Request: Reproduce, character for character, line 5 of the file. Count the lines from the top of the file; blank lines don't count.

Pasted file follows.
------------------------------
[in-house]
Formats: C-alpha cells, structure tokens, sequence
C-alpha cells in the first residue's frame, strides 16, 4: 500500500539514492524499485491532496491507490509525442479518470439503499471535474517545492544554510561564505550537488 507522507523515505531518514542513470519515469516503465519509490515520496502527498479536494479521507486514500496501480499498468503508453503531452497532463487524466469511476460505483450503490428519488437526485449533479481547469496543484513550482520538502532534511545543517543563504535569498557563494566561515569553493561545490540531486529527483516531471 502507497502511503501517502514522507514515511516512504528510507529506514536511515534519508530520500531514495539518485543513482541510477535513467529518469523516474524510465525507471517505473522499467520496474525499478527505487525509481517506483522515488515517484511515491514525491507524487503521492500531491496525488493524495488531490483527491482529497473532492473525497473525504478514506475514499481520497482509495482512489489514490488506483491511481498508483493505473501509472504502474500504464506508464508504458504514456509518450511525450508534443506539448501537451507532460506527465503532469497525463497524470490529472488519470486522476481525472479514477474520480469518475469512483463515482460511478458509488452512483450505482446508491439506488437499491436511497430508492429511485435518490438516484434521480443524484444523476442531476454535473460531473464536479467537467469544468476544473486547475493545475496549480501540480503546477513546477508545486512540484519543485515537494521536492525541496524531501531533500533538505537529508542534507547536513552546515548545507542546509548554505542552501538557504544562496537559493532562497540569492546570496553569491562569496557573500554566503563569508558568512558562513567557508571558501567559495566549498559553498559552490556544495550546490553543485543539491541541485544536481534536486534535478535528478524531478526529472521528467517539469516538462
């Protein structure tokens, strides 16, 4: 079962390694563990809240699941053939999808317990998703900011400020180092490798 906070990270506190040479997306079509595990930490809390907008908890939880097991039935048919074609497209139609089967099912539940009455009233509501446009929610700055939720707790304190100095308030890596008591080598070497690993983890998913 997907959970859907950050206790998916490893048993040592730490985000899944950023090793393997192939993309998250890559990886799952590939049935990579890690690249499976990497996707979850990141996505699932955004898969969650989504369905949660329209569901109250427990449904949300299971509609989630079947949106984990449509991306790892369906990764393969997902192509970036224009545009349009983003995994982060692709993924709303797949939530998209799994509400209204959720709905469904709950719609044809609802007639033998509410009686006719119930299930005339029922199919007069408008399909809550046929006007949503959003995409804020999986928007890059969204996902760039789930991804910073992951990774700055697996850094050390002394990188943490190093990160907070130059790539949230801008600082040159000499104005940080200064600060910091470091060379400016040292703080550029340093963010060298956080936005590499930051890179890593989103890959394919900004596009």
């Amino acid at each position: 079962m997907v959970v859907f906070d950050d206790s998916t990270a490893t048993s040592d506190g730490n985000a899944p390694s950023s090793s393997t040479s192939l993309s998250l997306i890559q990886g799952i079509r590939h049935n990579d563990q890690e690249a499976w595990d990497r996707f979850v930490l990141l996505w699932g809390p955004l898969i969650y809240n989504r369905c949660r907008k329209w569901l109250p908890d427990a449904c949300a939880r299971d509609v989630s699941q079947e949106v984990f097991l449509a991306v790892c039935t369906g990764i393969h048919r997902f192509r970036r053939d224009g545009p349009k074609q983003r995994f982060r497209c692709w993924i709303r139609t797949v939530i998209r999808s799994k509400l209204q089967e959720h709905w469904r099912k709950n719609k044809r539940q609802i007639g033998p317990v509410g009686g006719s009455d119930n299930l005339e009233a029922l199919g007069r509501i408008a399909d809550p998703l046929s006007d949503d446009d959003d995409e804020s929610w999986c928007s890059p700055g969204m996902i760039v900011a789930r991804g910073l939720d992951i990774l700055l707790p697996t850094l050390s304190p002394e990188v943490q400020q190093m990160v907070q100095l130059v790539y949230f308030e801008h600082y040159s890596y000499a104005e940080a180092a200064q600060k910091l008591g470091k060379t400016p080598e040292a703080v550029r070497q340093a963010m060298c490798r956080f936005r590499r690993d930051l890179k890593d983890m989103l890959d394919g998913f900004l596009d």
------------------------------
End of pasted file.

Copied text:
């Amino acid at each position: 079962m997907v959970v859907f906070d950050d206790s998916t990270a490893t048993s040592d506190g730490n985000a899944p390694s950023s090793s393997t040479s192939l993309s998250l997306i890559q990886g799952i079509r590939h049935n990579d563990q890690e690249a499976w595990d990497r996707f979850v930490l990141l996505w699932g809390p955004l898969i969650y809240n989504r369905c949660r907008k329209w569901l109250p908890d427990a449904c949300a939880r299971d509609v989630s699941q079947e949106v984990f097991l449509a991306v790892c039935t369906g990764i393969h048919r997902f192509r970036r053939d224009g545009p349009k074609q983003r995994f982060r497209c692709w993924i709303r139609t797949v939530i998209r999808s799994k509400l209204q089967e959720h709905w469904r099912k709950n719609k044809r539940q609802i007639g033998p317990v509410g009686g006719s009455d119930n299930l005339e009233a029922l199919g007069r509501i408008a399909d809550p998703l046929s006007d949503d446009d959003d995409e804020s929610w999986c928007s890059p700055g969204m996902i760039v900011a789930r991804g910073l939720d992951i990774l700055l707790p697996t850094l050390s304190p002394e990188v943490q400020q190093m990160v907070q100095l130059v790539y949230f308030e801008h600082y040159s890596y000499a104005e940080a180092a200064q600060k910091l008591g470091k060379t400016p080598e040292a703080v550029r070497q340093a963010m060298c490798r956080f936005r590499r690993d930051l890179k890593d983890m989103l890959d394919g998913f900004l596009d």